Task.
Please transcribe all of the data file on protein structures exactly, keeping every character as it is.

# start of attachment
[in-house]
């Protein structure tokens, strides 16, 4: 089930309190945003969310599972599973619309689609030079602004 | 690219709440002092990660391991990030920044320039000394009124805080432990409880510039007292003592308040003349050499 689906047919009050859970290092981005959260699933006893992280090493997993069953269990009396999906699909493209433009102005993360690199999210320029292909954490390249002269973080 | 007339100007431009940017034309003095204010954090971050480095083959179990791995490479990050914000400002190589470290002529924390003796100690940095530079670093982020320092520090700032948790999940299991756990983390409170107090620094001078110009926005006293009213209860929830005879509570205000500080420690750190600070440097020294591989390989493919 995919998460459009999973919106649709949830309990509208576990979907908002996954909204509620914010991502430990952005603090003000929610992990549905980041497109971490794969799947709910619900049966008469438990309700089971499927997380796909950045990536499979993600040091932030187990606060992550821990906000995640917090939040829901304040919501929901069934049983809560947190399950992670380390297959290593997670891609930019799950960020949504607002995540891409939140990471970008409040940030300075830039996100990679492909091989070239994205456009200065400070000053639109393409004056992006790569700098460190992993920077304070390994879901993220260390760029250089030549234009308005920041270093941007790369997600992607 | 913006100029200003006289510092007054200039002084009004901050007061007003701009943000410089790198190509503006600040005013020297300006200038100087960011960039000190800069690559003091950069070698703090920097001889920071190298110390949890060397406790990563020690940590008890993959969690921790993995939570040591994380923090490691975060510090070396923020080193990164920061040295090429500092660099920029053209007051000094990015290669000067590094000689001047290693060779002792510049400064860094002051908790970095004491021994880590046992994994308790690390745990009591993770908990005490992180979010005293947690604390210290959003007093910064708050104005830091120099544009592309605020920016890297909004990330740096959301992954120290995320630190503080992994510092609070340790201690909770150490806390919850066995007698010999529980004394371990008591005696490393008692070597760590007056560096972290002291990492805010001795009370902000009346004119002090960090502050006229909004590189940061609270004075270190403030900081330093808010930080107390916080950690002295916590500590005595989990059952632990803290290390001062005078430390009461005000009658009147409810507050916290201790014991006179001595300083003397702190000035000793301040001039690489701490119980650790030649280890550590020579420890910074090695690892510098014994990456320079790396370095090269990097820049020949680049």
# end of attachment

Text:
[in-house]
């Protein structure tokens, strides 16, 4: 089930309190945003969310599972599973619309689609030079602004 | 690219709440002092990660391991990030920044320039000394009124805080432990409880510039007292003592308040003349050499 689906047919009050859970290092981005959260699933006893992280090493997993069953269990009396999906699909493209433009102005993360690199999210320029292909954490390249002269973080 | 007339100007431009940017034309003095204010954090971050480095083959179990791995490479990050914000400002190589470290002529924390003796100690940095530079670093982020320092520090700032948790999940299991756990983390409170107090620094001078110009926005006293009213209860929830005879509570205000500080420690750190600070440097020294591989390989493919 995919998460459009999973919106649709949830309990509208576990979907908002996954909204509620914010991502430990952005603090003000929610992990549905980041497109971490794969799947709910619900049966008469438990309700089971499927997380796909950045990536499979993600040091932030187990606060992550821990906000995640917090939040829901304040919501929901069934049983809560947190399950992670380390297959290593997670891609930019799950960020949504607002995540891409939140990471970008409040940030300075830039996100990679492909091989070239994205456009200065400070000053639109393409004056992006790569700098460190992993920077304070390994879901993220260390760029250089030549234009308005920041270093941007790369997600992607 | 913006100029200003006289510092007054200039002084009004901050007061007003701009943000410089790198190509503006600040005013020297300006200038100087960011960039000190800069690559003091950069070698703090920097001889920071190298110390949890060397406790990563020690940590008890993959969690921790993995939570040591994380923090490691975060510090070396923020080193990164920061040295090429500092660099920029053209007051000094990015290669000067590094000689001047290693060779002792510049400064860094002051908790970095004491021994880590046992994994308790690390745990009591993770908990005490992180979010005293947690604390210290959003007093910064708050104005830091120099544009592309605020920016890297909004990330740096959301992954120290995320630190503080992994510092609070340790201690909770150490806390919850066995007698010999529980004394371990008591005696490393008692070597760590007056560096972290002291990492805010001795009370902000009346004119002090960090502050006229909004590189940061609270004075270190403030900081330093808010930080107390916080950690002295916590500590005595989990059952632990803290290390001062005078430390009461005000009658009147409810507050916290201790014991006179001595300083003397702190000035000793301040001039690489701490119980650790030649280890550590020579420890910074090695690892510098014994990456320079790396370095090269990097820049020949680049």